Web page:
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Habitat for Humanity volunteer, veteran gets home of her own

Youlanda Carey, a veteran and a Habitat for

Youlanda Carey, a veteran and a Habitat for Humanity volunteer of Suffolk gets the keys to her own home in Ronkonkoma on Monday, Oct. 30, 2017. Credit: Randee Daddona

A Long Island veteran who has volunteered for Habitat for Humanity for six years received the keys to a Habitat home of her own in Ronkonkoma on Monday, surrounded by family, friends, and fellow volunteers.

Youlanda Carey, a security guard at Huntington High School who spent 20 years in the Army, is a volunteer with the school’s Habitat for Humanity chapter, and has traveled with the group to Louisiana and Alabama to help at building sites. Carey, along with some of the students she works with, helped build her new home.

“Knowing that I have a home, that I can afford it, it’s amazing,” said Carey. “I briefed three-star generals like it was nothing, and now I’m here, I can’t even describe the feeling.”

The closing for the two-bedroom house was Monday morning, and, by the afternoon, it was filled with well-wishers, including some of the student volunteers who helped build the new residence.

“She was so happy, she was so excited to see this house,” said Jamie Spector, 17, a senior at Huntington High School and one of the volunteer builders.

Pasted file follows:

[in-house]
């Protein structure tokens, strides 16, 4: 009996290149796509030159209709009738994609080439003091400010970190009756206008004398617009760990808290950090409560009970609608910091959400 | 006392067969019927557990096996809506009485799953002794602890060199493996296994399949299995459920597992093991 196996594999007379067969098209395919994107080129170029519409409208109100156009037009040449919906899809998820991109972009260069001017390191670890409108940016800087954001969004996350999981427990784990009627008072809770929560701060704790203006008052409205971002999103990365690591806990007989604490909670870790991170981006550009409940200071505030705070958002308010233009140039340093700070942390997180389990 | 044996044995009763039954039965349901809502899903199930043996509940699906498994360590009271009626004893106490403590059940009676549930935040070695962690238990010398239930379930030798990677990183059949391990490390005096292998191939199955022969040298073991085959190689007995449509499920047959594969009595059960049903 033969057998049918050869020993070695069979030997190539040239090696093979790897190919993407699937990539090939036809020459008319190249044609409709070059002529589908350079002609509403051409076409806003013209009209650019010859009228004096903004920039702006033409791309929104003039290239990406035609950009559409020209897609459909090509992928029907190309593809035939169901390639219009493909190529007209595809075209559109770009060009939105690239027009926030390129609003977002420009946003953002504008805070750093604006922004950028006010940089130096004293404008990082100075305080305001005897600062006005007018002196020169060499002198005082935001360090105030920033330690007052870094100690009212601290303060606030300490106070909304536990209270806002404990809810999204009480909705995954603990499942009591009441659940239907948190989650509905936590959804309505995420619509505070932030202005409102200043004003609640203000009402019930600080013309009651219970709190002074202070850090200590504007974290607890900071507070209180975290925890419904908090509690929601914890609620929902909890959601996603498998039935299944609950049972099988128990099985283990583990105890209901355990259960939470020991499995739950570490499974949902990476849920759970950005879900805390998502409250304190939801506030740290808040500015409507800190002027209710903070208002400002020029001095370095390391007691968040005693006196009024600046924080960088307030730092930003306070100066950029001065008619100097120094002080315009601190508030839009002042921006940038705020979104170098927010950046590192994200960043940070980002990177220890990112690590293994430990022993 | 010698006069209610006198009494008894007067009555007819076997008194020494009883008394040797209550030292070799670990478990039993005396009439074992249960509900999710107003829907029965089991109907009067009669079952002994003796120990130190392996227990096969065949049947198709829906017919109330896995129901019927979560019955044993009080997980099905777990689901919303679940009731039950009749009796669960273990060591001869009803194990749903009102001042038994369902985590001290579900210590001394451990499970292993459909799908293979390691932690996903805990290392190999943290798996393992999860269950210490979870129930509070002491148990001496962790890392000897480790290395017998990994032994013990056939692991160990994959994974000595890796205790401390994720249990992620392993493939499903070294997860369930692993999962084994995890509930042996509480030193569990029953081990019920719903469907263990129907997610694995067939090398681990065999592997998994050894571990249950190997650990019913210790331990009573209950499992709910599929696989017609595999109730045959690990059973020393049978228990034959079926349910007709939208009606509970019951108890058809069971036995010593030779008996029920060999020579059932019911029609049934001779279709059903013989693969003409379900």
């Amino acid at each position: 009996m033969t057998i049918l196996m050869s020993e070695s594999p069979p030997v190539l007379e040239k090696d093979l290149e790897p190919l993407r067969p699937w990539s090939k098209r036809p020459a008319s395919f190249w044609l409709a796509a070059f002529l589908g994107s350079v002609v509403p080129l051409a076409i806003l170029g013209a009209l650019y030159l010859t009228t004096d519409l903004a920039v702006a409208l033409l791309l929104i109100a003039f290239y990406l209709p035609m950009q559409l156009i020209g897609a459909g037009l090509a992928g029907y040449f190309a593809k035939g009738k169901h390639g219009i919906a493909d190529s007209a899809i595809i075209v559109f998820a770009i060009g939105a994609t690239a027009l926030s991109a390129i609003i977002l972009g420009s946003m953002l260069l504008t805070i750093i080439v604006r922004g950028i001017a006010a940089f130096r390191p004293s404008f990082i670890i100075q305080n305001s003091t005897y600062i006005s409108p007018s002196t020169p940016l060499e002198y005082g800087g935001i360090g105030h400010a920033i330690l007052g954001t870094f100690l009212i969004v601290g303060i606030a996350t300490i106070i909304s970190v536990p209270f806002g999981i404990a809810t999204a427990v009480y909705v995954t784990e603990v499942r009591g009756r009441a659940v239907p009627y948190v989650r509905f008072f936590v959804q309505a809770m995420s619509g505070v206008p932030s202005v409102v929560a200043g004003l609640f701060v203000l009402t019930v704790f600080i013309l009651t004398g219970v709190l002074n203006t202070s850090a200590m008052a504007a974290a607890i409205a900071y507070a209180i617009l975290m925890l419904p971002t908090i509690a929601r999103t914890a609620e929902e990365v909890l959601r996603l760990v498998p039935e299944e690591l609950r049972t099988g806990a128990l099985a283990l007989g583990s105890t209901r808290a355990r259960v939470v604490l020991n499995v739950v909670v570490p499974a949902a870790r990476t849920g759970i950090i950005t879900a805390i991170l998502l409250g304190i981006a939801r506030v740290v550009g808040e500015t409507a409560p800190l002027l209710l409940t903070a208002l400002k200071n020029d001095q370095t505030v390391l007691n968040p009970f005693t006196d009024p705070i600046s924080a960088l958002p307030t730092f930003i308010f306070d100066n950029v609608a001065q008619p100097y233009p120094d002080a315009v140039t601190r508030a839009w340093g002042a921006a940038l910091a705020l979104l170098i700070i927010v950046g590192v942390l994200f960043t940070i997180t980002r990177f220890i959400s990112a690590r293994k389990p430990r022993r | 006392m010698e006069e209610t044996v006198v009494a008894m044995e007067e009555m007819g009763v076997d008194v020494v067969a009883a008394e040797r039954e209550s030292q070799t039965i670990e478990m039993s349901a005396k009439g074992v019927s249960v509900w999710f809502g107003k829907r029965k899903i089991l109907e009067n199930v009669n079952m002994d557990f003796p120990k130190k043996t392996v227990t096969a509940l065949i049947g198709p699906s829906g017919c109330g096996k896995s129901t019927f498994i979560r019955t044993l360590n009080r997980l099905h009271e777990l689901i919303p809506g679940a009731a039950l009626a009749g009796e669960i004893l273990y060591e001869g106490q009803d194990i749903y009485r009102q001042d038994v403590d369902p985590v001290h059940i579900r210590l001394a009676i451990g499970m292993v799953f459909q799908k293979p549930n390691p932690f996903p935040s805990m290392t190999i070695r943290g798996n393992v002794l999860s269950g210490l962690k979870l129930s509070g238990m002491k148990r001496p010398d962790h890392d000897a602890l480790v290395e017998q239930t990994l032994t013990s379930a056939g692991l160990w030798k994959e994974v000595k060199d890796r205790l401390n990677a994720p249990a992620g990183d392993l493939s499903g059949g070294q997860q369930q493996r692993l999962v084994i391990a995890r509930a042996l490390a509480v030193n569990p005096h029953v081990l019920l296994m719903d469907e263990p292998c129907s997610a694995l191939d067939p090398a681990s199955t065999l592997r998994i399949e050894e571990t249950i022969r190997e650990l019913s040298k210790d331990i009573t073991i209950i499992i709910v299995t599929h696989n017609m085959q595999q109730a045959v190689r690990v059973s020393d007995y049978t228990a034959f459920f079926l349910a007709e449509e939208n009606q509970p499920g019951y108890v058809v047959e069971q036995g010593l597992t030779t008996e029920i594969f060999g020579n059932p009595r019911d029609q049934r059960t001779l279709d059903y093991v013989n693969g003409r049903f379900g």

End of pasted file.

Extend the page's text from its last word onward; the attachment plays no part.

Carey already had a car full of her things waiting to be brought into the house. She said her favorite color, pink, is going to be a staple for the décor in her new home – including a pink mixer and pink toaster.

“There’s a lot of love in this house,” said Diane Burke, executive director and CEO of Habitat for Humanity of Suffolk.

Carey wasn’t given the key to her new home until a ceremony Monday afternoon, when her friend Robert Gilmor III, a dean at Huntington High School and advisor to their Habitat for Humanity chapter, presented it to her.

“When you really know the person, it just adds to it so much more,” said Quinn Blackburn, 17, a senior at Huntington High School and its Habitat for Humanity chapter president.

“I think it’s a lot more rewarding because you can see on a personal level their appreciativeness for the house,” said Kyle Shin, 17, a senior at Huntington High School and treasurer for its Habitat for Humanity chapter.

Carey applied to Habitat for Humanity in April 2015 after her living situation changed and she was renting.

“I didn’t want to pay somebody else’s mortgage,” she said.

She first received the call that she was accepted for homeownership two years ago, on Halloween.

At a school board meeting in December 2015, the high school’s Habitat for Humanity chapter revealed they were going to donate $20,000 toward Carey’s home. Carey told the kids to take a picture because it was the only time she’d ever be speechless, she said.

Carey was born and raised in Huntington so the kids tried to find a location there for her home, but the town didn’t have anything available.

Wells-Fargo donated the home in Ronkonkoma that was then demolished to make way for Carey’s new home. According to Carey, they found a piece of wood in the previous home’s ceiling beams that had a dedication on it to a Marine Corps officer from his wife. Carey plans on framing it and hanging it in her house.

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